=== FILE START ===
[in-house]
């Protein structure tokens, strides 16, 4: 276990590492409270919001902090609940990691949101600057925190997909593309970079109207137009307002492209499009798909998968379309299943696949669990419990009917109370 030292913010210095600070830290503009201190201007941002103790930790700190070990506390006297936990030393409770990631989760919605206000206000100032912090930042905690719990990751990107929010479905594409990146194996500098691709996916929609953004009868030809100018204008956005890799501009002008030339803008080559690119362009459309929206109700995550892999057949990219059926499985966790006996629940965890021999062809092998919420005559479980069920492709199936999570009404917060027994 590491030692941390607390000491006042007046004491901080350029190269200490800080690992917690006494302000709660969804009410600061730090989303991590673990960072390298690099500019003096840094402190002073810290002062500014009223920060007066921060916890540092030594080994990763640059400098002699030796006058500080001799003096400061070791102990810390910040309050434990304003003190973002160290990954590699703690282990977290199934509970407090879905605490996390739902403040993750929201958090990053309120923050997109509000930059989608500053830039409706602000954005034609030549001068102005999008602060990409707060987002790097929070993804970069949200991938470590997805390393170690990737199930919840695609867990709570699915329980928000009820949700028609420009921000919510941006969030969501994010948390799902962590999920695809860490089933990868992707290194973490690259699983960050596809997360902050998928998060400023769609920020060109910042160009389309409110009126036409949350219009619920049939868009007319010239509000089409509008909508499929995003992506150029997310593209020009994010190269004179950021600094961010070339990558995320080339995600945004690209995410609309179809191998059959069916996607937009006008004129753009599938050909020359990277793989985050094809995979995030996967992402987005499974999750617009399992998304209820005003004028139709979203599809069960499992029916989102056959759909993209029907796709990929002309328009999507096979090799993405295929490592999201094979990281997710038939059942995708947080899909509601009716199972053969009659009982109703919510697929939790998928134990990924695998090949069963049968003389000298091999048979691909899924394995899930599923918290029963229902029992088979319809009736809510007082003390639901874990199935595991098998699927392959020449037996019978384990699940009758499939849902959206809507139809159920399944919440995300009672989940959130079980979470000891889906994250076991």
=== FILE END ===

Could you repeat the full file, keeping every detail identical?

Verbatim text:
[in-house]
């Protein structure tokens, strides 16, 4: 276990590492409270919001902090609940990691949101600057925190997909593309970079109207137009307002492209499009798909998968379309299943696949669990419990009917109370 030292913010210095600070830290503009201190201007941002103790930790700190070990506390006297936990030393409770990631989760919605206000206000100032912090930042905690719990990751990107929010479905594409990146194996500098691709996916929609953004009868030809100018204008956005890799501009002008030339803008080559690119362009459309929206109700995550892999057949990219059926499985966790006996629940965890021999062809092998919420005559479980069920492709199936999570009404917060027994 590491030692941390607390000491006042007046004491901080350029190269200490800080690992917690006494302000709660969804009410600061730090989303991590673990960072390298690099500019003096840094402190002073810290002062500014009223920060007066921060916890540092030594080994990763640059400098002699030796006058500080001799003096400061070791102990810390910040309050434990304003003190973002160290990954590699703690282990977290199934509970407090879905605490996390739902403040993750929201958090990053309120923050997109509000930059989608500053830039409706602000954005034609030549001068102005999008602060990409707060987002790097929070993804970069949200991938470590997805390393170690990737199930919840695609867990709570699915329980928000009820949700028609420009921000919510941006969030969501994010948390799902962590999920695809860490089933990868992707290194973490690259699983960050596809997360902050998928998060400023769609920020060109910042160009389309409110009126036409949350219009619920049939868009007319010239509000089409509008909508499929995003992506150029997310593209020009994010190269004179950021600094961010070339990558995320080339995600945004690209995410609309179809191998059959069916996607937009006008004129753009599938050909020359990277793989985050094809995979995030996967992402987005499974999750617009399992998304209820005003004028139709979203599809069960499992029916989102056959759909993209029907796709990929002309328009999507096979090799993405295929490592999201094979990281997710038939059942995708947080899909509601009716199972053969009659009982109703919510697929939790998928134990990924695998090949069963049968003389000298091999048979691909899924394995899930599923918290029963229902029992088979319809009736809510007082003390639901874990199935595991098998699927392959020449037996019978384990699940009758499939849902959206809507139809159920399944919440995300009672989940959130079980979470000891889906994250076991």